Remember, the controlled compositions clause starts with reducing the minimum statutory mechanical rate in the US (and in theory in Canada subject to MLA) in effect at a point in time. That point in time is either commencement of recording (booo!), delivery, release or sale of a unit embodying the song at issue. Remember that the labels only pay mechanical royalties on physical and downloads (the rates at issue in the frozen mechanicals crisis)–streaming services pay for the interactive streaming mechanicals (and there is no mechanical for webcasting, a whole other beef).
You say, wait–isn’t the mechanical rate 9.1¢? Why does it matter when the record was recorded, delivered, released or sold? Won’t the rates all be the same? And you’d be right if you were asking about a record recorded and released in 2006 or after, or a record recorded and released between 1909 and 1978, like, say some titles by Bob Dylan, The Beatles, Otis Redding or Miles Davis.
But–it wasn’t always this way. The mechanical royalty rate was set at 2¢ by Congress with the first statutory license, i.e., compulsory license, in 1909 and did not change until the 1976 revision of the US Copyright Act effective 1978. The rate then began to incrementally increase over the years until it reached 9.1¢ in 2006, a phased increase that was to compensate for Congress failing to increase the rate for 70 years, aka “the Ice Age”. The Congress really screwed up songwriters’ lives by freezing the rate at 2¢ during the Ice Age and songwriters and their heirs have been paying for it ever since, right up to the 2006-2022 period, aka “the Second Ice Age” or the Return of the Neanderthals.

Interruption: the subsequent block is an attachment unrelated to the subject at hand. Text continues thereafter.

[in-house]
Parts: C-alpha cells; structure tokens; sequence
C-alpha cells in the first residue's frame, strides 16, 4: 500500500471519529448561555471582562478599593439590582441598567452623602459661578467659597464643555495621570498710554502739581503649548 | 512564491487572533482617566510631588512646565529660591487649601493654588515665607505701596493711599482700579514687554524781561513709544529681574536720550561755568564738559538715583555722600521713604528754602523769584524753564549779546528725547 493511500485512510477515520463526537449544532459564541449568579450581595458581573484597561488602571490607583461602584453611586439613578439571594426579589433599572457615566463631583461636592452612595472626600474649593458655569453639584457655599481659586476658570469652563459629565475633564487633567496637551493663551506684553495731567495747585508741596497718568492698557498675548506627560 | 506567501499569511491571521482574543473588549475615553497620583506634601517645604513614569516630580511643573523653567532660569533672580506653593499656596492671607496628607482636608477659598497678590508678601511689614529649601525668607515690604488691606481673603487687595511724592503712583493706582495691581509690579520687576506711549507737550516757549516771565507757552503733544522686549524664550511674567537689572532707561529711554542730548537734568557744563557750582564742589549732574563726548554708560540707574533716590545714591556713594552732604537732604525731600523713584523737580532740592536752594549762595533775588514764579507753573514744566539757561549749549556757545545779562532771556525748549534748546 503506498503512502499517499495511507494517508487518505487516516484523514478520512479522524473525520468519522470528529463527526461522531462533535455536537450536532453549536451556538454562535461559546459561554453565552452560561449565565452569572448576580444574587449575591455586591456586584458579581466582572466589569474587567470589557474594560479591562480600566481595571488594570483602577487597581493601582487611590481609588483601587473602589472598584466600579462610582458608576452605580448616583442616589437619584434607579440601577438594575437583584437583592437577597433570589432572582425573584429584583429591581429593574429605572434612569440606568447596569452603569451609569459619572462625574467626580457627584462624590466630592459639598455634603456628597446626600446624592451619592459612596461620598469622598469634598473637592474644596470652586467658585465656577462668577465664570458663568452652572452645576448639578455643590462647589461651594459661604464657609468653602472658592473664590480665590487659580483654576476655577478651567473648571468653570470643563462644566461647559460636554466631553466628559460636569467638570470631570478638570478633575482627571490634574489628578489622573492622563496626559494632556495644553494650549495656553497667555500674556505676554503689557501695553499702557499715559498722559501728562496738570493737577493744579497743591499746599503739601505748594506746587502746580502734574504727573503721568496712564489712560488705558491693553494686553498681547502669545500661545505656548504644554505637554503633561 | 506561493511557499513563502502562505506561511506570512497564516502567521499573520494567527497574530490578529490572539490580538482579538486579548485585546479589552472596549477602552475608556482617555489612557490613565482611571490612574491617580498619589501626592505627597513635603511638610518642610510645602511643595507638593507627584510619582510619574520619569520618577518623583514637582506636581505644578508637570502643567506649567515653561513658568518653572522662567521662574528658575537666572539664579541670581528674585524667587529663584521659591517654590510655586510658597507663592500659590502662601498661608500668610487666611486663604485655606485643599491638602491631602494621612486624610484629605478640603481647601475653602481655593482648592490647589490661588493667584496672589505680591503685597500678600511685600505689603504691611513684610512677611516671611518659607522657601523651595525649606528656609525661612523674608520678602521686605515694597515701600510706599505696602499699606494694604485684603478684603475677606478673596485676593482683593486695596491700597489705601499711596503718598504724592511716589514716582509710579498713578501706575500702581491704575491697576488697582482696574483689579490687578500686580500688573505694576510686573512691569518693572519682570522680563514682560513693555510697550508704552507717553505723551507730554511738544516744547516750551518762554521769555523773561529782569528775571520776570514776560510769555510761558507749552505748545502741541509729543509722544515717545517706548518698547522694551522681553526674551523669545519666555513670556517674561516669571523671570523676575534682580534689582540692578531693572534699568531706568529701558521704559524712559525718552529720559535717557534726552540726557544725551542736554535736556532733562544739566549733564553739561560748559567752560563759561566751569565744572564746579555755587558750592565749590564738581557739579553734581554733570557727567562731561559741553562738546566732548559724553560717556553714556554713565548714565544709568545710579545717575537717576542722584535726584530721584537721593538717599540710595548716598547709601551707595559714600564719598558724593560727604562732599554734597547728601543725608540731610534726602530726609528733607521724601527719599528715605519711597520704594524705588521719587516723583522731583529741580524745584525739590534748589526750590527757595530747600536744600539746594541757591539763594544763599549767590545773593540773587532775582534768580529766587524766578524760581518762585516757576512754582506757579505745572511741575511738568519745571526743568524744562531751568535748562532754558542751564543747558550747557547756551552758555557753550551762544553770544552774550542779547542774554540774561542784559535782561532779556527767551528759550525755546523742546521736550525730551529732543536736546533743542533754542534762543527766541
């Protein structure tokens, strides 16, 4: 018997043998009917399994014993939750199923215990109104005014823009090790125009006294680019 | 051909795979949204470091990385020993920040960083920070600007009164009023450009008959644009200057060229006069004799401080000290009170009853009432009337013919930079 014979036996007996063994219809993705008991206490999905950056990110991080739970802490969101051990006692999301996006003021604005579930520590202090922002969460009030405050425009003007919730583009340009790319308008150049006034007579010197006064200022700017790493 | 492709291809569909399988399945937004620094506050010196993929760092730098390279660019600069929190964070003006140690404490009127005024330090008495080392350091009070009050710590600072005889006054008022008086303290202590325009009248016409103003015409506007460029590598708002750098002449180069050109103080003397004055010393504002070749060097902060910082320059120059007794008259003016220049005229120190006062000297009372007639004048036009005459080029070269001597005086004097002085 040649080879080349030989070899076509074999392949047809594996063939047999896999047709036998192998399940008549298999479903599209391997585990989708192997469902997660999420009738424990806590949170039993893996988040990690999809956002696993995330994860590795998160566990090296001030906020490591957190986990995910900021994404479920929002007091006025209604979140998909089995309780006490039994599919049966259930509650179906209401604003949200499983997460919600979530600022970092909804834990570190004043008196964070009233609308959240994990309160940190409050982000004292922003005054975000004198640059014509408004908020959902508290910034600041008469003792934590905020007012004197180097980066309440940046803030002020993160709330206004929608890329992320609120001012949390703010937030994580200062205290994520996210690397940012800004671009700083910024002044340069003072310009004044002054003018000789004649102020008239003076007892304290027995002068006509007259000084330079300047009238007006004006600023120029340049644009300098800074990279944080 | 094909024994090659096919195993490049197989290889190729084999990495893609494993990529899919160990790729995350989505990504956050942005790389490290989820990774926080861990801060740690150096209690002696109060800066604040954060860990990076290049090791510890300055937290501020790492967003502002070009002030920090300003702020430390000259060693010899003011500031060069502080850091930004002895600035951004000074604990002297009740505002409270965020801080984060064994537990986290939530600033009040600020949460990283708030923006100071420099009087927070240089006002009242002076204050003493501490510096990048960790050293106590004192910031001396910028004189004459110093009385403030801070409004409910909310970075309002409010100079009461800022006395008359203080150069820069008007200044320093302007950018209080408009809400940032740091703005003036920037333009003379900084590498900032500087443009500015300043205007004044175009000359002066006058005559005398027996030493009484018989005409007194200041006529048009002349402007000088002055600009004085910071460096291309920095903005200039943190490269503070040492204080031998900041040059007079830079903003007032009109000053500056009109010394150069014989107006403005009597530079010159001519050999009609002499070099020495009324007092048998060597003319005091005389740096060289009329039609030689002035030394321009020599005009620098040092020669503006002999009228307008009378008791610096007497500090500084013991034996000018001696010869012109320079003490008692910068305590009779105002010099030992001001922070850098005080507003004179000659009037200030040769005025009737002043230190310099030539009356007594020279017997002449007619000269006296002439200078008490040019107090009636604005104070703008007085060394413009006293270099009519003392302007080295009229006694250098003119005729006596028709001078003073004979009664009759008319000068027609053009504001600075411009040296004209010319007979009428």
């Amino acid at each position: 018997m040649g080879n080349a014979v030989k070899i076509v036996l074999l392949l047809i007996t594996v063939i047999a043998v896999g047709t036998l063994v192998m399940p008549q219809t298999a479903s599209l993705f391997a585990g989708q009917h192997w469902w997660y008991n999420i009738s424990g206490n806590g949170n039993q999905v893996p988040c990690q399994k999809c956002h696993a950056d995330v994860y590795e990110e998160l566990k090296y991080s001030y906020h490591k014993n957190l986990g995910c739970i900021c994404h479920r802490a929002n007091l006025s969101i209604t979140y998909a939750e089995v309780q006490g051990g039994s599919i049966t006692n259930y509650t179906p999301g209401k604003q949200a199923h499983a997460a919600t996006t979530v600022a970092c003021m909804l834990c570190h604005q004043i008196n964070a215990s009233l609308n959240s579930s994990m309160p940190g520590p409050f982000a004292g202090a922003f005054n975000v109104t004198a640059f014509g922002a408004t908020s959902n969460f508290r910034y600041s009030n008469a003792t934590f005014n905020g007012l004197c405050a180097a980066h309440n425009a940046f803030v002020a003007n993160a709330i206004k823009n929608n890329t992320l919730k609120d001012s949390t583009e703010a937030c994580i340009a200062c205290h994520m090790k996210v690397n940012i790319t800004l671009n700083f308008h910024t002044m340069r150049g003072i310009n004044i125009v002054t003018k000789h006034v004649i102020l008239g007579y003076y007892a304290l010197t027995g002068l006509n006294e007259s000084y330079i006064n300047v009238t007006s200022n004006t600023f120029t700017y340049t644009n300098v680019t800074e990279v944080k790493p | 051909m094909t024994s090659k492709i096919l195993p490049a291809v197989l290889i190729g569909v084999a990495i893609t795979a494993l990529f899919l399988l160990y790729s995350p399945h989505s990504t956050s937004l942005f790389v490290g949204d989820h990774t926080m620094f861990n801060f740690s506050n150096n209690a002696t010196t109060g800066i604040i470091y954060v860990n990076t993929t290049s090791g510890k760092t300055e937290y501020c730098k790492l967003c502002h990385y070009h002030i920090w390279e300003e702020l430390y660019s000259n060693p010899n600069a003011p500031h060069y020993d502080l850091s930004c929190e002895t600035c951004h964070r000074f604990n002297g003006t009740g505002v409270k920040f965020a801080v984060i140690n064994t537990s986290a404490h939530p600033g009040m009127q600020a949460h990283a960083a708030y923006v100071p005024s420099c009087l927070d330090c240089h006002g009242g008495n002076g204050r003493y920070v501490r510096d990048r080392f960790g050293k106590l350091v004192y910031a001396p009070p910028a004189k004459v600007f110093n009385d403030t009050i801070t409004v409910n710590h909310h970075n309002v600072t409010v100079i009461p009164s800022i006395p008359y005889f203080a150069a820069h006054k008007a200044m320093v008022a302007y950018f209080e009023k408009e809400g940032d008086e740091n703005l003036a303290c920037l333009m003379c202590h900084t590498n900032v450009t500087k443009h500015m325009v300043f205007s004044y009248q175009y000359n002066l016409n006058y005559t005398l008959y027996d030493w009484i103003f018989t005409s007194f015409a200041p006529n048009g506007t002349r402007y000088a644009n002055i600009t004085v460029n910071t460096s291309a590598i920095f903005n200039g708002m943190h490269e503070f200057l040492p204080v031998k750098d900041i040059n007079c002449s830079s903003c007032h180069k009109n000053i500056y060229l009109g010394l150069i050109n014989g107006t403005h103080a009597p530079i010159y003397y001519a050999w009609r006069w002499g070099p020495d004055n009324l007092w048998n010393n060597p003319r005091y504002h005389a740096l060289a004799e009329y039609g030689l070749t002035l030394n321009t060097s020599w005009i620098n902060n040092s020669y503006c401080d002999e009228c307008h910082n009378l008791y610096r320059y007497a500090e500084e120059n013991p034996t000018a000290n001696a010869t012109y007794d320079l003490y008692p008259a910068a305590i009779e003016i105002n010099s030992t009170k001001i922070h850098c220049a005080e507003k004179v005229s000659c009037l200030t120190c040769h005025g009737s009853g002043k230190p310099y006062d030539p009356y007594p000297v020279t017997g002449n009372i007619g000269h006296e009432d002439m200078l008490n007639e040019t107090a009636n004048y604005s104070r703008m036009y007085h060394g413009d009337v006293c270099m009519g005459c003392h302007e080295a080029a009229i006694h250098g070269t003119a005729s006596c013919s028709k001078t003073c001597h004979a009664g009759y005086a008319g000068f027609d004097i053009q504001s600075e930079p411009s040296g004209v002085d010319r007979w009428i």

In an effort to help songwriters shovel out from the Ice Age, The Congress also authorized indexing the minimum rate to inflation from 1988 to 1995. Indexing is again on the mind of the Copyright Royalty Board right now–bearing in mind that an increase in rates due to inflation has nothing to do with the intrinsic value of the song copyrights so there’s no confusion. Indexing simply applies any increase in the consumer price index to the statutory rate and preserves buying power. In a way, it is the opposite of a case about value. Indexing assumes that the value issue was already decided (in this case in 2006) and simply preserves buying power so that the “nominal” rate of 9.1¢ in 2006 can still buy the same amount of goods or services in 2022 (or 2023 in the case of the CRB rate period). Otherwise the “real” rate, i.e., the inflation adjusted rate, is not 9.1¢ it is about 6¢.
Remember–the proposed rate increase to 12¢ by the CRB is not about value, it’s about buying power because it’s solely focused on inflation.